I’ve been to many writers’ festivals around the world and I always call home for support because it isn’t always easy. Many of these places, outside Africa, invite African authors as fillers. We’re not met with the same respect as European or American writers and we’re expected to be grateful to be invited at all. We’re there as the one token African author, just filling up the diversity seat, feeling like an ornament instead of someone who’s earned her place at the table. But these festivals I’m talking about are not at home. I always tell myself, it’s different at home, in your home country.
So imagine my sadness when I read reports of Thando Mgqolozana’s decision to quit what he called the “White literary system” in South Africa. Imagine my heartbreak when I realised that this feeling of exclusion, of filling the diversity seat, can happen in a place where the majority of people are of African descent.
It’s a sign of the depth of our fears that neither White nor Black people in attendance could support the call to an end of Franschhoek literary festival’s exclusivity. White people continue fearing an invasion of (what they see as) their spaces and Black people fear not being allowed into those spaces. I was not there but what I’m getting from the articles is that Thando Mgqolozana was pointing out that it’s abnormal to have a literary festival that doesn’t represent the diverse South African population. White audience members took offense. Some Black authors took steps away from him.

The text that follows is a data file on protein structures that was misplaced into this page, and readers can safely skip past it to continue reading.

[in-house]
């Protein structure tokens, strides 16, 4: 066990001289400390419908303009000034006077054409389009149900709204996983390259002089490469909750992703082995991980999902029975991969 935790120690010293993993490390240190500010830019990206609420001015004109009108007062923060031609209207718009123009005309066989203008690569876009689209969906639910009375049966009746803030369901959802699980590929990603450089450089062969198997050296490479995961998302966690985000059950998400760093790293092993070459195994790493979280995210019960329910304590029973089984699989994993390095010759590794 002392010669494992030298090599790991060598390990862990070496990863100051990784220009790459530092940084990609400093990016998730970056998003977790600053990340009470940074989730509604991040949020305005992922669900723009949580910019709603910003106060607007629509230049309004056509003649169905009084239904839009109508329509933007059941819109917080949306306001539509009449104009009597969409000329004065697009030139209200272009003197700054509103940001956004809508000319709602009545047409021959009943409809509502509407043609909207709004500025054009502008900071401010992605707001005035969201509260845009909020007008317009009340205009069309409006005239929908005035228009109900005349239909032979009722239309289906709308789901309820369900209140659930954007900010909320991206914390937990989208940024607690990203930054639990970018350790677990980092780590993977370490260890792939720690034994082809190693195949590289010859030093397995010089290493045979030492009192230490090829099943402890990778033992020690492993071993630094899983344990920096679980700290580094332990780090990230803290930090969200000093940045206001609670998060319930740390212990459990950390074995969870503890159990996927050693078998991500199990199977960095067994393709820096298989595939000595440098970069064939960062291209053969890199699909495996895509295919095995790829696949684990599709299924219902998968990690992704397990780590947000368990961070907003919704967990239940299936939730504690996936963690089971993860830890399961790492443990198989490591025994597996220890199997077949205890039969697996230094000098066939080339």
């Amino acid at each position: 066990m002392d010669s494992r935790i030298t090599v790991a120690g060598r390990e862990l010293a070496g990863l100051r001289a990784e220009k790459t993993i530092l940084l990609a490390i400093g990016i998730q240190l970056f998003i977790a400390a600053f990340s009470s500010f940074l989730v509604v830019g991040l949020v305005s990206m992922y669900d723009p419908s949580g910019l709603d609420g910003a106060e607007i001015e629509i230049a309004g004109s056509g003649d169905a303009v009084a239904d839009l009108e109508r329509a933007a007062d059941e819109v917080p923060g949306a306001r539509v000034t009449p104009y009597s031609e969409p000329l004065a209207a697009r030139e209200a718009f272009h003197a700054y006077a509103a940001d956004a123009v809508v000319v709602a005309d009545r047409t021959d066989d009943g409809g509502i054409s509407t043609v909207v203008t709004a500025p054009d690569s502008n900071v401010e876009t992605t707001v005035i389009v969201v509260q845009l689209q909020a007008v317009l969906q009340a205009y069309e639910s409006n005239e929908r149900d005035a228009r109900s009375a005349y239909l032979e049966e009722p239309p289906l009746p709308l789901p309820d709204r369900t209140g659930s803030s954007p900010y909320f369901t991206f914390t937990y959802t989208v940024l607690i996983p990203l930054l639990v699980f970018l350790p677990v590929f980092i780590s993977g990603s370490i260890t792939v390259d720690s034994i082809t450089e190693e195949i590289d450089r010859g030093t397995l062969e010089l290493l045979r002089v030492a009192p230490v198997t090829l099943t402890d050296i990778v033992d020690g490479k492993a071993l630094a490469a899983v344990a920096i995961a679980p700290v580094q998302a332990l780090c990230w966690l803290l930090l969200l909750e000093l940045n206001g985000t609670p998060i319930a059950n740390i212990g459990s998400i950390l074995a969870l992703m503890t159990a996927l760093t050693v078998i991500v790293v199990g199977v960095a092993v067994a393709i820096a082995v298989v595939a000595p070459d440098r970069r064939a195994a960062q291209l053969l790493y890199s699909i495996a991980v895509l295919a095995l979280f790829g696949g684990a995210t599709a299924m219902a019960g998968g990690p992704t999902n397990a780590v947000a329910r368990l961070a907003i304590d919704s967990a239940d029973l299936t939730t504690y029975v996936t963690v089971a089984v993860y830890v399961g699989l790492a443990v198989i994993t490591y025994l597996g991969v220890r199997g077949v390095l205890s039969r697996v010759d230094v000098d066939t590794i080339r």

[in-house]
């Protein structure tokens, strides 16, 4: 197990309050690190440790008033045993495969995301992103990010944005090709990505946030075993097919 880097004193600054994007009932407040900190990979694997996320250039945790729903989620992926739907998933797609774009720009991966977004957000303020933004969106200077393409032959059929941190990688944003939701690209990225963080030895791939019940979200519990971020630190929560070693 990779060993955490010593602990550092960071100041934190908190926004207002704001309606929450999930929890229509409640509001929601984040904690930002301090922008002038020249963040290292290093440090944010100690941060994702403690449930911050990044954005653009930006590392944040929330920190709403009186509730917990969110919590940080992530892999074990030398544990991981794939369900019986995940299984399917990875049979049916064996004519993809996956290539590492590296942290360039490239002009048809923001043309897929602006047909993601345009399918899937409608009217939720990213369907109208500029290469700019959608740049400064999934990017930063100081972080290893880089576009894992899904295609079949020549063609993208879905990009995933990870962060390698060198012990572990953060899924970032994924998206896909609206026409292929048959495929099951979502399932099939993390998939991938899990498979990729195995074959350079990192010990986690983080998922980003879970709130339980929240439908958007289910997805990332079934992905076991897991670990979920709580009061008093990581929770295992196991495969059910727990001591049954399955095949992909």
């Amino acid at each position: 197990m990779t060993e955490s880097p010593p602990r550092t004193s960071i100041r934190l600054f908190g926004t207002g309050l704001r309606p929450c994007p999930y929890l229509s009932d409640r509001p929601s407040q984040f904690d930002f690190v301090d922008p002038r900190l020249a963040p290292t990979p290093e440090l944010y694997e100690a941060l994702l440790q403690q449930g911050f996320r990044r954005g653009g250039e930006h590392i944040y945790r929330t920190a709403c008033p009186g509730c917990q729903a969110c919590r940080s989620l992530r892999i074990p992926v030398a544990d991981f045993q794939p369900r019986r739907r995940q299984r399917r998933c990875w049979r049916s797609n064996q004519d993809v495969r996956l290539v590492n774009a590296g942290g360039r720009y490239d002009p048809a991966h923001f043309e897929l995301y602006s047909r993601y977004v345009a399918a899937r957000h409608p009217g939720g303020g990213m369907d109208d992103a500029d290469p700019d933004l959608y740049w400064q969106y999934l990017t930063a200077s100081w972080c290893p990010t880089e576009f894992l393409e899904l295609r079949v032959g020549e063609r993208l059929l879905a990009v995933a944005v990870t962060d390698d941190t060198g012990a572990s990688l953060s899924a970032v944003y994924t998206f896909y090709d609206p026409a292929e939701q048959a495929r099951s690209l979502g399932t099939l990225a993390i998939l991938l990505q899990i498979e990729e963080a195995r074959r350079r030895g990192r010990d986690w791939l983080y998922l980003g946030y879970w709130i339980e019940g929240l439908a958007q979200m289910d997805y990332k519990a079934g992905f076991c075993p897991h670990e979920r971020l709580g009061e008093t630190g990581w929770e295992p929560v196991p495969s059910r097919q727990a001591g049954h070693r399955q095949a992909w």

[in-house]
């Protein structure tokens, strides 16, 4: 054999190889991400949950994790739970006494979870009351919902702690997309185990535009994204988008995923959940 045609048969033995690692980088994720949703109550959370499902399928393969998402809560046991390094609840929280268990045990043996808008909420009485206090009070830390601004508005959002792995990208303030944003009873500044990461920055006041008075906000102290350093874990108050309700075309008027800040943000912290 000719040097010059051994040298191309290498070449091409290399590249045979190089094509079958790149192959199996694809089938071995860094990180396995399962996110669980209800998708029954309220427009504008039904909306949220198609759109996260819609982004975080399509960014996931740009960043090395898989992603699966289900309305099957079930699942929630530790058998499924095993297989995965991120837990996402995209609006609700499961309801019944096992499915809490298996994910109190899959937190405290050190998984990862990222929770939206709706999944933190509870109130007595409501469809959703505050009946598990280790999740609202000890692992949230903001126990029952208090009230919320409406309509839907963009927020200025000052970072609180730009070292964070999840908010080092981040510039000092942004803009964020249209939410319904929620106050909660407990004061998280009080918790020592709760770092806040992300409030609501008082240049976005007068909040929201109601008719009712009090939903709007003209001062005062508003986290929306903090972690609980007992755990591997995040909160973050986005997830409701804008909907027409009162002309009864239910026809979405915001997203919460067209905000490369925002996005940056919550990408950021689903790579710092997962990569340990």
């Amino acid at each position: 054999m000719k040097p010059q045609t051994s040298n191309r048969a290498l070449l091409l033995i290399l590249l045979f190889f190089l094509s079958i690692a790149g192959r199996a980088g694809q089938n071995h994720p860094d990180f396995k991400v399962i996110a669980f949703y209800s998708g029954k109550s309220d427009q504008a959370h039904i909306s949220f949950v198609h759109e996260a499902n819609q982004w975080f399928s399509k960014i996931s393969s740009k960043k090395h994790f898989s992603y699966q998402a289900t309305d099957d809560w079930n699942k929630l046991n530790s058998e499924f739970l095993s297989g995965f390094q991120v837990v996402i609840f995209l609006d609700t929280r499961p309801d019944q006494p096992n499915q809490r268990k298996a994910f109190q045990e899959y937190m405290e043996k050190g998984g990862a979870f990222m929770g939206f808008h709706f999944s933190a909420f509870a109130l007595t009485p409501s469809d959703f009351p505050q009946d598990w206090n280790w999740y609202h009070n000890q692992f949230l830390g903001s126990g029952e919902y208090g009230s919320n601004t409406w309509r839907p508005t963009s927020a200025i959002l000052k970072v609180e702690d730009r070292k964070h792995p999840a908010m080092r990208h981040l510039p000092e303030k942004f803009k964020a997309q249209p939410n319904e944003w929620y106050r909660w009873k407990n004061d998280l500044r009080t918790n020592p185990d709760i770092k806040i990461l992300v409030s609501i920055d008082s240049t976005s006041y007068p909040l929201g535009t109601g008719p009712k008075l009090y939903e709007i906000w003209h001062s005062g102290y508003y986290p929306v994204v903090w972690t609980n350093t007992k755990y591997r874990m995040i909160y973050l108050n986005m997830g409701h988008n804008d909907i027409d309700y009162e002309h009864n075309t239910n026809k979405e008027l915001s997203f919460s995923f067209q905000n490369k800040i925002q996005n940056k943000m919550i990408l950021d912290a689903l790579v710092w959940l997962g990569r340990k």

Two things: First, these literary events are not meant to be bohemian free-love festivals. They’re artists’ spaces and you’re supposed to engage, the way art does. You’re supposed to make the world a little less comfortable, you’re meant to point out what is and isn’t right about the country we’re in. They’re a great opportunity to right some wrongs, so there should be as many different people from as many different backgrounds as possible. Literary festivals are not supposed to help things carry on as they always have. If we’re at Franschhoek or Time of the Writer to protect the status quo then artists are not doing their job. Then the festival shouldn’t be there to begin with.
The second thing is: make no mistake, Thando Mgqolozana is a literary giant. Not because he exposed the deeply flawed tradition of circumcision in A Man Who Is Not A Man, as people like to think, but because he wrote Hear Me Alone. Have you read Hear Me Alone? If your Exclusive Books carried it and you bought it you would know that it’s the sort of book accomplished authors dream of writing. It is one of the most imaginative, most intelligent pieces of work we have in our country.
It changed the way I write, the way most of us write.
Someday, outside of South Africa, Thando Mgqolozana will receive the kind of literary praise he deserves and perhaps only then will we feel lucky to be reading him, having a chance to engage with him in his lifetime. The great Zakes Mda once said that Thando Mgqolozana stands head and shoulders above the rest. You should know this, you should listen to this, you should feel ashamed that when he spoke up we distanced ourselves and left him out in the cold.
The sad thing is that when the world knows what kind of gem we have in Thando Mgqolozana you’ll all talk about how he’s “one of us”. But like that audience member in Franschhoek last week, I will not hesitate to look at you and shout: Bullshit.